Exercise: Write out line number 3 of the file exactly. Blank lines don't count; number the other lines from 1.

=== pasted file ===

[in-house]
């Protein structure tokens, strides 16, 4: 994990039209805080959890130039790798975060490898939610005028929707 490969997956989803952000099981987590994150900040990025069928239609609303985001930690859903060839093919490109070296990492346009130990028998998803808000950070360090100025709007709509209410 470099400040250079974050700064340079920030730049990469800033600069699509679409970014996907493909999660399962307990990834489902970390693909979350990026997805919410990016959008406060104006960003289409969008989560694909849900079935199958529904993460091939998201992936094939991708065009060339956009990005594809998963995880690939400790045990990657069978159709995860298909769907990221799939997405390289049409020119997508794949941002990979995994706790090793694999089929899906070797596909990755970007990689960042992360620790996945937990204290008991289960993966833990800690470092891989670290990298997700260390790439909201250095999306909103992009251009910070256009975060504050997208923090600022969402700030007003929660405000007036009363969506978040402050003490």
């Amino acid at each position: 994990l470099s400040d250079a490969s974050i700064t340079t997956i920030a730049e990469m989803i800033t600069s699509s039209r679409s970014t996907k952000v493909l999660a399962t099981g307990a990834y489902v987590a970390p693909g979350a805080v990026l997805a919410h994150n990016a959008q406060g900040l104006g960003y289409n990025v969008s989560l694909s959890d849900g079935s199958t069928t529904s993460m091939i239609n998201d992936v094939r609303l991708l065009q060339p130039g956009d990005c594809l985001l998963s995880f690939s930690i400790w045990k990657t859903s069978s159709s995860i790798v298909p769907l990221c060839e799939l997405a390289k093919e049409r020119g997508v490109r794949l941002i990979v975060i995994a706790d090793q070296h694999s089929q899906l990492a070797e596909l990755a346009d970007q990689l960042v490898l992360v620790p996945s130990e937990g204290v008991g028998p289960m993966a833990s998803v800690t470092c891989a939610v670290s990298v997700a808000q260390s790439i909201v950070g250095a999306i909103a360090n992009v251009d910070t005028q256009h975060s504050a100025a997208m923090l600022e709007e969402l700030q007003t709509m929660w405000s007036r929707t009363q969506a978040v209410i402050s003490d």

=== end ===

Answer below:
């Amino acid at each position: 994990l470099s400040d250079a490969s974050i700064t340079t997956i920030a730049e990469m989803i800033t600069s699509s039209r679409s970014t996907k952000v493909l999660a399962t099981g307990a990834y489902v987590a970390p693909g979350a805080v990026l997805a919410h994150n990016a959008q406060g900040l104006g960003y289409n990025v969008s989560l694909s959890d849900g079935s199958t069928t529904s993460m091939i239609n998201d992936v094939r609303l991708l065009q060339p130039g956009d990005c594809l985001l998963s995880f690939s930690i400790w045990k990657t859903s069978s159709s995860i790798v298909p769907l990221c060839e799939l997405a390289k093919e049409r020119g997508v490109r794949l941002i990979v975060i995994a706790d090793q070296h694999s089929q899906l990492a070797e596909l990755a346009d970007q990689l960042v490898l992360v620790p996945s130990e937990g204290v008991g028998p289960m993966a833990s998803v800690t470092c891989a939610v670290s990298v997700a808000q260390s790439i909201v950070g250095a999306i909103a360090n992009v251009d910070t005028q256009h975060s504050a100025a997208m923090l600022e709007e969402l700030q007003t709509m929660w405000s007036r929707t009363q969506a978040v209410i402050s003490d």